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An acid catalysed dehydration reaction of alcohols will always proceed with the removal of -OH as H2O molecule and therefore, will be dependent on the formed carbocation's stability because the rate deternining step for this process is formation of carbocation. Carbocation Carbocation can be stabilized by inductive effect, field effect, mesomeric effect (or) ...


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Your basic assumptions are correct. It can be observed as such: In Q the carbocation is stablised by resonance, inductive and hyperconjugative effects so it is quite stable and will be formed fastest. Comparing P and R: In P, a secondary carbocation is formed and there are 4+1 or 5 hyperconjugative structures possible. Moreover, the inductive effect is also ...


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I think the third option as greatest number of resonance structures can be alluded to it. The following may suffice: In the first one, the carbocation is isolated except for the presence of a single double bond in conjugation beside it. The oxygen and the double bond beside it play no role in stablizing it. In the second one the lone pair on oxygen, the ...


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Your answer is the correct one. Acid-catalysed hydrolysis of epoxides proceeds exactly as shown. In the specific case of styrene oxide, nucleophiles attach themselves to the benzylic carbon1,2, which means that A should be the major product. I'm attaching an image from (1) which gives the products of reaction of methanol with styrene oxide: If you want to, ...


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The other answer by permeakra is sufficient and complete. But, I'd like to add an explanation on how "A carbonyl group normally destabilizes carbocations but stabilizes carbanions" For instance, someone can think that the carbocation would resonate with the carbonyl group as what we've learnt earlier, I'd also thought in that way, initially. But, ...


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A carbonyl group normally destabilizes carbocations but stabilizes carbanions. In this particular case, the rate of dehydration isn't guarded by carbocation stability, but by CH- acidity. In acidic conditions, OH group in alcohols is relatively easily protonated. Then, if there is a relatively acidic hydrogen in $\beta$-position it immediately dissociates, ...


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For this question, given the lack of initial information, I'm making the following assumptions: Butane-2,3-diol dehydrates to give butan-2-one 2-butanol dehydrates to give but-2-ene Butane-2,3-diol dehydration is nicely described in this paper from Emerson1: Aqueous 2,3-butanediol was shown to react in a pseudo-first-order reaction in the presence of ...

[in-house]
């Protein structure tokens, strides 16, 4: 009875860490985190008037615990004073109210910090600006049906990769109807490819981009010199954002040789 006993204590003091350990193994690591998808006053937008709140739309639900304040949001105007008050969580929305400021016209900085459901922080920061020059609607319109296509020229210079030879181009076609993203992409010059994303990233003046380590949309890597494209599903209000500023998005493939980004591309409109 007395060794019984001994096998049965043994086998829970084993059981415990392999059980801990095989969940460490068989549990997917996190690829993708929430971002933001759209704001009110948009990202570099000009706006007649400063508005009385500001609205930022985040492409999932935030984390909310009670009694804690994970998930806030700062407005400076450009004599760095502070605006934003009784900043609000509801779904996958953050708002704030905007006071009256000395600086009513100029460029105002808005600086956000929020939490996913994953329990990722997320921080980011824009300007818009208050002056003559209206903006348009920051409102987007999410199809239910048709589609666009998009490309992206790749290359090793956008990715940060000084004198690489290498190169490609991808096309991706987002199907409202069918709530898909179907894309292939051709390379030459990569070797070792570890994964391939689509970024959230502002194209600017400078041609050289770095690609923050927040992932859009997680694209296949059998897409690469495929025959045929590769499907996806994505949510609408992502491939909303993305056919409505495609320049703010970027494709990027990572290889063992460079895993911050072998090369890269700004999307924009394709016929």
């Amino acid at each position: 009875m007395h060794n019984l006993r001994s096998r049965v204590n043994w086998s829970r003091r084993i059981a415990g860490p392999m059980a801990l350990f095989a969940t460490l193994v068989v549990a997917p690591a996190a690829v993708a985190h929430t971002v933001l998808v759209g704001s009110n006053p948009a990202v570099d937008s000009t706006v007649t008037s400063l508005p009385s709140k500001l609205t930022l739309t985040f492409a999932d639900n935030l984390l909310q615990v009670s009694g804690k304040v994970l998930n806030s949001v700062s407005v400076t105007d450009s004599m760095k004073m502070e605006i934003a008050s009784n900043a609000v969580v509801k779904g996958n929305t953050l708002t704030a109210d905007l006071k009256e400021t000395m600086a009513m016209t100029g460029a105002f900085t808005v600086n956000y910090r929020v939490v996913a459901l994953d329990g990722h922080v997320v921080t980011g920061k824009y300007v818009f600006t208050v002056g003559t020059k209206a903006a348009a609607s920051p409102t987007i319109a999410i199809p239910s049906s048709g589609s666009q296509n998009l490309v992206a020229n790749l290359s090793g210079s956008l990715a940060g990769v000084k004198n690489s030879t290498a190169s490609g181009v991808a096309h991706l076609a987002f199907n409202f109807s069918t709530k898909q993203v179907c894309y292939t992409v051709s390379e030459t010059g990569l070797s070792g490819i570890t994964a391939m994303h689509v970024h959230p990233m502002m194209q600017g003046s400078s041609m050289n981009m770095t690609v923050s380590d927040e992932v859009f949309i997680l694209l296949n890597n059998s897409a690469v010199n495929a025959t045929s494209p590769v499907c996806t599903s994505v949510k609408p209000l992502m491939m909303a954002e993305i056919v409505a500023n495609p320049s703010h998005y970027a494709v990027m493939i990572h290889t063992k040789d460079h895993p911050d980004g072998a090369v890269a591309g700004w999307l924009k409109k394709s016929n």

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In the given problem, we have three compounds and have been asked to compare their heat of hydrogenation. Starting Premise We start from the fact that the heat of hydrogenation of a compound is inversely proportional to the stability of the double bond in the system. Using this we can say that the opposite of the order of stability would be the answer ...


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Following is an image of hyperconjugative effect. We can see a $\ce{\sigma}$-orbital delocalising electron pair with an empty $\ce{\pi^\ast}$-orbital. The explanation to your problem can be given by deciding whether the effect is "centralized" or "decentralized". Let me explain it by an example. A quick scene: Suppose, you and your ...


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As already noted the thermal decomposition s commence at $\pu{300 °C}$ and includes $\ce{CO2 , SO2F2 , SOF2 , SOF4 , SO2}$ and possibly $\ce{H2S}$. Not mentioned relating to its stability per an Atomistry reference is: Mixed with hydrogen it withstands a high temperature, but under the influence of powerful electric sparks formation of hydrogen sulphide and ...


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From an IEEE paper1: $\ce{SF6}$ begins to decompose at $\pu{300 °C}$ and the main decomposition components contain $\ce{CO2 , SO2F2 , SOF2 , SOF4 , SO2}$ and $\ce{H2S}$; [...] $\ce{H2S}$ is the special component only appears when thermal fault proceeds to some degree (above $\pu{360°C}$). For more information about the decomposition mechanism and product ...


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